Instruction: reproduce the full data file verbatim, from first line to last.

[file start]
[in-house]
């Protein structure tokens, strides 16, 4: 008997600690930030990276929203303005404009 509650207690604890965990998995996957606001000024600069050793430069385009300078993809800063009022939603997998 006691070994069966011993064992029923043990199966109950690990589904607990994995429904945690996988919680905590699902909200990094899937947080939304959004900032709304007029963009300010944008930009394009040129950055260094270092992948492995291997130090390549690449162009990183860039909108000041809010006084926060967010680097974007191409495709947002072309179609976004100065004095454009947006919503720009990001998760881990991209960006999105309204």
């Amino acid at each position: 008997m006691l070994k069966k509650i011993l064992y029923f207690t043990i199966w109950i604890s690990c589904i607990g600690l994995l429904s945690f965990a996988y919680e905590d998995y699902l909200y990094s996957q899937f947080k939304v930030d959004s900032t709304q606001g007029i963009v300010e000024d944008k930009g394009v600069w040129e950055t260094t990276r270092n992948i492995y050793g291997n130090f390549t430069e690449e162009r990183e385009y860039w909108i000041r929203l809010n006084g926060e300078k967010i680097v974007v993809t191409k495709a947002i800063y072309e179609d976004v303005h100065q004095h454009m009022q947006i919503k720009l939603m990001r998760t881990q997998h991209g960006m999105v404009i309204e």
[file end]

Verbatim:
[in-house]
């Protein structure tokens, strides 16, 4: 008997600690930030990276929203303005404009 509650207690604890965990998995996957606001000024600069050793430069385009300078993809800063009022939603997998 006691070994069966011993064992029923043990199966109950690990589904607990994995429904945690996988919680905590699902909200990094899937947080939304959004900032709304007029963009300010944008930009394009040129950055260094270092992948492995291997130090390549690449162009990183860039909108000041809010006084926060967010680097974007191409495709947002072309179609976004100065004095454009947006919503720009990001998760881990991209960006999105309204």
């Amino acid at each position: 008997m006691l070994k069966k509650i011993l064992y029923f207690t043990i199966w109950i604890s690990c589904i607990g600690l994995l429904s945690f965990a996988y919680e905590d998995y699902l909200y990094s996957q899937f947080k939304v930030d959004s900032t709304q606001g007029i963009v300010e000024d944008k930009g394009v600069w040129e950055t260094t990276r270092n992948i492995y050793g291997n130090f390549t430069e690449e162009r990183e385009y860039w909108i000041r929203l809010n006084g926060e300078k967010i680097v974007v993809t191409k495709a947002i800063y072309e179609d976004v303005h100065q004095h454009m009022q947006i919503k720009l939603m990001r998760t881990q997998h991209g960006m999105v404009i309204e």